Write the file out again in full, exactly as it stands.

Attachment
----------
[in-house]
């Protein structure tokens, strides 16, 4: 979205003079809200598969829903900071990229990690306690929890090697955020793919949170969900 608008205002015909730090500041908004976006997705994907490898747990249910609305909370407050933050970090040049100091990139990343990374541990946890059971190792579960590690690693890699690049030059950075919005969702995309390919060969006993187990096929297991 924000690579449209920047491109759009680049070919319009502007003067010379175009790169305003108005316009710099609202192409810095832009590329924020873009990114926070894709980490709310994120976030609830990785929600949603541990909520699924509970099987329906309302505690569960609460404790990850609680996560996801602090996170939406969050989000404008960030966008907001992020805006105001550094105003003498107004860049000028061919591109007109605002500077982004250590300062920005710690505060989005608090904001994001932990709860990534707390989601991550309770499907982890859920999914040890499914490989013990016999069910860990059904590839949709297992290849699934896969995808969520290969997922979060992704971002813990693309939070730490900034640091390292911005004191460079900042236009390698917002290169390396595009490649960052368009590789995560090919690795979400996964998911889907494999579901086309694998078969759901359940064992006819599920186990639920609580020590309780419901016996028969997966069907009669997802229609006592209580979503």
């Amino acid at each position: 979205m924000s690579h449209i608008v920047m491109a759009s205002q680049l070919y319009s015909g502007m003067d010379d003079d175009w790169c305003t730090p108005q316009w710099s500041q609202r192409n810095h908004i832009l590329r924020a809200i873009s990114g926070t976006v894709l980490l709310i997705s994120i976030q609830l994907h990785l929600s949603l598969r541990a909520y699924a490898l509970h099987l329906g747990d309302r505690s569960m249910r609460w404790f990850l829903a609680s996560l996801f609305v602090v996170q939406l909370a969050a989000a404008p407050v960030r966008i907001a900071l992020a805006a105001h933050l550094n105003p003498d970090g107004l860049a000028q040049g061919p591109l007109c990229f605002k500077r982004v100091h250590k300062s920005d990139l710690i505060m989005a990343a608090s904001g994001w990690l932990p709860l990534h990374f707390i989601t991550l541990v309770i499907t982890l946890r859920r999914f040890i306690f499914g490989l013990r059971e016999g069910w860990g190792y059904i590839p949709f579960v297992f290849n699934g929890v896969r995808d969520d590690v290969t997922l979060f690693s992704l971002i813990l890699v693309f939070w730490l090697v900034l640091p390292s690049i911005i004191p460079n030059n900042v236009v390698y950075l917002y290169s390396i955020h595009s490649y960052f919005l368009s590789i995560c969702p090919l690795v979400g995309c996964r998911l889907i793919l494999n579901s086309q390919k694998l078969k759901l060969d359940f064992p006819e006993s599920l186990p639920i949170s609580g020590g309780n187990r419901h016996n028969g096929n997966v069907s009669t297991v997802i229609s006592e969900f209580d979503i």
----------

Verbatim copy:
[in-house]
């Protein structure tokens, strides 16, 4: 979205003079809200598969829903900071990229990690306690929890090697955020793919949170969900 608008205002015909730090500041908004976006997705994907490898747990249910609305909370407050933050970090040049100091990139990343990374541990946890059971190792579960590690690693890699690049030059950075919005969702995309390919060969006993187990096929297991 924000690579449209920047491109759009680049070919319009502007003067010379175009790169305003108005316009710099609202192409810095832009590329924020873009990114926070894709980490709310994120976030609830990785929600949603541990909520699924509970099987329906309302505690569960609460404790990850609680996560996801602090996170939406969050989000404008960030966008907001992020805006105001550094105003003498107004860049000028061919591109007109605002500077982004250590300062920005710690505060989005608090904001994001932990709860990534707390989601991550309770499907982890859920999914040890499914490989013990016999069910860990059904590839949709297992290849699934896969995808969520290969997922979060992704971002813990693309939070730490900034640091390292911005004191460079900042236009390698917002290169390396595009490649960052368009590789995560090919690795979400996964998911889907494999579901086309694998078969759901359940064992006819599920186990639920609580020590309780419901016996028969997966069907009669997802229609006592209580979503």
């Amino acid at each position: 979205m924000s690579h449209i608008v920047m491109a759009s205002q680049l070919y319009s015909g502007m003067d010379d003079d175009w790169c305003t730090p108005q316009w710099s500041q609202r192409n810095h908004i832009l590329r924020a809200i873009s990114g926070t976006v894709l980490l709310i997705s994120i976030q609830l994907h990785l929600s949603l598969r541990a909520y699924a490898l509970h099987l329906g747990d309302r505690s569960m249910r609460w404790f990850l829903a609680s996560l996801f609305v602090v996170q939406l909370a969050a989000a404008p407050v960030r966008i907001a900071l992020a805006a105001h933050l550094n105003p003498d970090g107004l860049a000028q040049g061919p591109l007109c990229f605002k500077r982004v100091h250590k300062s920005d990139l710690i505060m989005a990343a608090s904001g994001w990690l932990p709860l990534h990374f707390i989601t991550l541990v309770i499907t982890l946890r859920r999914f040890i306690f499914g490989l013990r059971e016999g069910w860990g190792y059904i590839p949709f579960v297992f290849n699934g929890v896969r995808d969520d590690v290969t997922l979060f690693s992704l971002i813990l890699v693309f939070w730490l090697v900034l640091p390292s690049i911005i004191p460079n030059n900042v236009v390698y950075l917002y290169s390396i955020h595009s490649y960052f919005l368009s590789i995560c969702p090919l690795v979400g995309c996964r998911l889907i793919l494999n579901s086309q390919k694998l078969k759901l060969d359940f064992p006819e006993s599920l186990p639920i949170s609580g020590g309780n187990r419901h016996n028969g096929n997966v069907s009669t297991v997802i229609s006592e969900f209580d979503i």